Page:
It should be obvious by now that graphic novels transfer splendidly to the big screen. For years, filmmakers have treated audiences to renewed versions of a whole league of superheroes. The art-rendered panels make the perfect storyboard, the design feature that lays the ground work for a movie’s all-important “look” and tone. When things are done well, the film reaches both the aficionados of the initial graphic novel, as well as everybody else.
“I, Frankenstein” began its life as a graphic novel by Kenvin Grevioux. I’m not sure what’s lost in translation from the page to the big screen, but as a movie attempting to reach “everybody else,” “I, Frankenstein” is a dead yawn. Total reliance on special effects to sensationalize a film might have worked ten years ago, but audiences want more now. We want a story along with a big dose of 3D spectacle.
It picks up where Mary Shelley’s world classic Frankenstein leaves off. The monster (Aaron Eckhart) has murdered Mrs. Frankenstein to even the score with his “father” Frankenstein (Aden Young) for giving him life without a soul. Seeking revenge, Frankenstein sets out on a mad journey to track down his monster. Not being a very good planner, he freezes to death in the snow.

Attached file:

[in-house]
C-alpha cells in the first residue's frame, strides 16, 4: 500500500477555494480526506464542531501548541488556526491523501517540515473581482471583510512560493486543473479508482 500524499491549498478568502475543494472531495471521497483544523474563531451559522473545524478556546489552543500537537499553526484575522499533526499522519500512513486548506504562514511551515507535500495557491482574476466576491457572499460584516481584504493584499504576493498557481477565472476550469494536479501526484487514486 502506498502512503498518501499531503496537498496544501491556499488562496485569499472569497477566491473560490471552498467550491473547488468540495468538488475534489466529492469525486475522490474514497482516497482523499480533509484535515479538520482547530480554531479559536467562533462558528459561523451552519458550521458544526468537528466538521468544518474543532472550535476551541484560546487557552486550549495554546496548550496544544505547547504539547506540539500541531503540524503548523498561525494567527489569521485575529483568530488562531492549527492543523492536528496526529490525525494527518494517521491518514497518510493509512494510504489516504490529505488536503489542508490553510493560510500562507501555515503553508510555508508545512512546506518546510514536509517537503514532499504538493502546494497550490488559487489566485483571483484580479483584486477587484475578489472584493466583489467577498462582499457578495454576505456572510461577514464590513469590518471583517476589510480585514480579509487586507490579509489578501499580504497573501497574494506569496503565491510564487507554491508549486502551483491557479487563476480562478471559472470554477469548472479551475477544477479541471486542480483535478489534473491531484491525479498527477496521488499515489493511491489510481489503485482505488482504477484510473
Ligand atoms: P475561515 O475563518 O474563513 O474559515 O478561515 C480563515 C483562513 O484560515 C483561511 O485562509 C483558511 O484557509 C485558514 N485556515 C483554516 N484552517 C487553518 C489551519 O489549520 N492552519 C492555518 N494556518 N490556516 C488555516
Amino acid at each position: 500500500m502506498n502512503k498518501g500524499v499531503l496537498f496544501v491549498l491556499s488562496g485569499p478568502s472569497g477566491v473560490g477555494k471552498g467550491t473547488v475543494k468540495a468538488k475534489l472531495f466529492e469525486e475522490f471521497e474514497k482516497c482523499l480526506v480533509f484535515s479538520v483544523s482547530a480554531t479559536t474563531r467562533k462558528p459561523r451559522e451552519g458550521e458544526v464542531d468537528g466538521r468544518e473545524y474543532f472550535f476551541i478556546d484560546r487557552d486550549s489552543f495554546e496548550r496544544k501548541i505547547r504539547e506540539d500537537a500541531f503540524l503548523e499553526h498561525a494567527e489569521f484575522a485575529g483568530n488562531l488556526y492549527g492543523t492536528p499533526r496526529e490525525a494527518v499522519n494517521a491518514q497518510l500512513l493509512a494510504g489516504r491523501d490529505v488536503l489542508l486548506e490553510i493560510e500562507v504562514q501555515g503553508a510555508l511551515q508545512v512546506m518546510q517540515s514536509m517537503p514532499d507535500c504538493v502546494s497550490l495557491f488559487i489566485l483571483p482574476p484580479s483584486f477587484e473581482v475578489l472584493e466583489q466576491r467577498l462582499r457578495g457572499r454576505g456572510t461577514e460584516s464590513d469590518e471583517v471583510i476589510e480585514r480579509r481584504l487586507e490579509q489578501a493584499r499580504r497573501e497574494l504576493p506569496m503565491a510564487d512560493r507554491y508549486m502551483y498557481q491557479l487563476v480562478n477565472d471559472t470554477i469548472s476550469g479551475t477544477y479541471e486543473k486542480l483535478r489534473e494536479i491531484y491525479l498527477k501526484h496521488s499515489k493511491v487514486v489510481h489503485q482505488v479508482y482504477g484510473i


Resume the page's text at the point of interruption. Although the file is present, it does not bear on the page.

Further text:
The monster finds his body and is in the midst of giving him a proper Christian burial when a battalion of demons descend on him. Led by Naberius (Bill Nighy), the worst devil of them all, the demons have all the trappings that demons should have: grotesque faces, scales, and giant wings attached to gray bodies. Part of the problem lies in the elemental nature of the plot. Based on archetypes of good and evil, all of the one dimensional characters become tiresome. Even good acting can’t save them.
Unbeknownst to the humans on the planet, a cosmic battle rages between the evil demons and the gargoyles, protectors of the light and goodness. Unfortunately, the gargoyles look, well, like gargoyles, many of whom look a lot like demons.
When the demons are destroyed they descend into hell; gargoyles go the other direction. Leonore (Miranda Otto), the gargoyle queen sees something human behind the monster’s dead eyes, so she names him “Adam,” and takes him in.
A dastardly plot to eradicate humankind is uncovered, Adam chooses sides, and great swarms of mythical being swarm the sky, but nobody cares.
Rated PG -13 for sequences of intense fantasy action and violence throughout.
Marilyn Robitaille has been writing film reviews for the Empire-Tribune since 1998.